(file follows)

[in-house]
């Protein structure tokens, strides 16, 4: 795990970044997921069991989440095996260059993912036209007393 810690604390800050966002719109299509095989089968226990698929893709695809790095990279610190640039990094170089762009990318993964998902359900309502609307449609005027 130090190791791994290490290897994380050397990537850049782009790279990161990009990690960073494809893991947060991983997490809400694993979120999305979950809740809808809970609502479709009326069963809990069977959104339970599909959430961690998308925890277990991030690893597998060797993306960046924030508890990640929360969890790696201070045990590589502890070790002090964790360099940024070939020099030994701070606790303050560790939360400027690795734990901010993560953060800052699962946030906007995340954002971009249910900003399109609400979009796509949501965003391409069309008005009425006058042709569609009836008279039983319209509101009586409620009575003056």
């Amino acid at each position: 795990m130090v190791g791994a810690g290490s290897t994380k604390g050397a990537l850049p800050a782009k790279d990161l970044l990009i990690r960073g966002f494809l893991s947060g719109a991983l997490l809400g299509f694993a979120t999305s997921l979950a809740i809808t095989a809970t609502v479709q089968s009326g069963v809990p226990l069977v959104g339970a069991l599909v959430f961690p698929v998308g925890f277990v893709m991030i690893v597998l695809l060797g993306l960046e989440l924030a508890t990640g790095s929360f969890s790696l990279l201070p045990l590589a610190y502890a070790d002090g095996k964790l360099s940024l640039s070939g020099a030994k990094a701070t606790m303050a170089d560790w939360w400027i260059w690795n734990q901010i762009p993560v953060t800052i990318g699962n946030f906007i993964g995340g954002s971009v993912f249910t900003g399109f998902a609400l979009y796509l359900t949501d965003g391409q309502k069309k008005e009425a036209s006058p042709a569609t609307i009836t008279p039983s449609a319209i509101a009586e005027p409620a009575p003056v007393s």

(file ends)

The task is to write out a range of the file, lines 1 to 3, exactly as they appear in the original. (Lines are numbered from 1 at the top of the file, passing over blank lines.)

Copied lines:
[in-house]
């Protein structure tokens, strides 16, 4: 795990970044997921069991989440095996260059993912036209007393 810690604390800050966002719109299509095989089968226990698929893709695809790095990279610190640039990094170089762009990318993964998902359900309502609307449609005027 130090190791791994290490290897994380050397990537850049782009790279990161990009990690960073494809893991947060991983997490809400694993979120999305979950809740809808809970609502479709009326069963809990069977959104339970599909959430961690998308925890277990991030690893597998060797993306960046924030508890990640929360969890790696201070045990590589502890070790002090964790360099940024070939020099030994701070606790303050560790939360400027690795734990901010993560953060800052699962946030906007995340954002971009249910900003399109609400979009796509949501965003391409069309008005009425006058042709569609009836008279039983319209509101009586409620009575003056």
């Amino acid at each position: 795990m130090v190791g791994a810690g290490s290897t994380k604390g050397a990537l850049p800050a782009k790279d990161l970044l990009i990690r960073g966002f494809l893991s947060g719109a991983l997490l809400g299509f694993a979120t999305s997921l979950a809740i809808t095989a809970t609502v479709q089968s009326g069963v809990p226990l069977v959104g339970a069991l599909v959430f961690p698929v998308g925890f277990v893709m991030i690893v597998l695809l060797g993306l960046e989440l924030a508890t990640g790095s929360f969890s790696l990279l201070p045990l590589a610190y502890a070790d002090g095996k964790l360099s940024l640039s070939g020099a030994k990094a701070t606790m303050a170089d560790w939360w400027i260059w690795n734990q901010i762009p993560v953060t800052i990318g699962n946030f906007i993964g995340g954002s971009v993912f249910t900003g399109f998902a609400l979009y796509l359900t949501d965003g391409q309502k069309k008005e009425a036209s006058p042709a569609t609307i009836t008279p039983s449609a319209i509101a009586e005027p409620a009575p003056v007393s």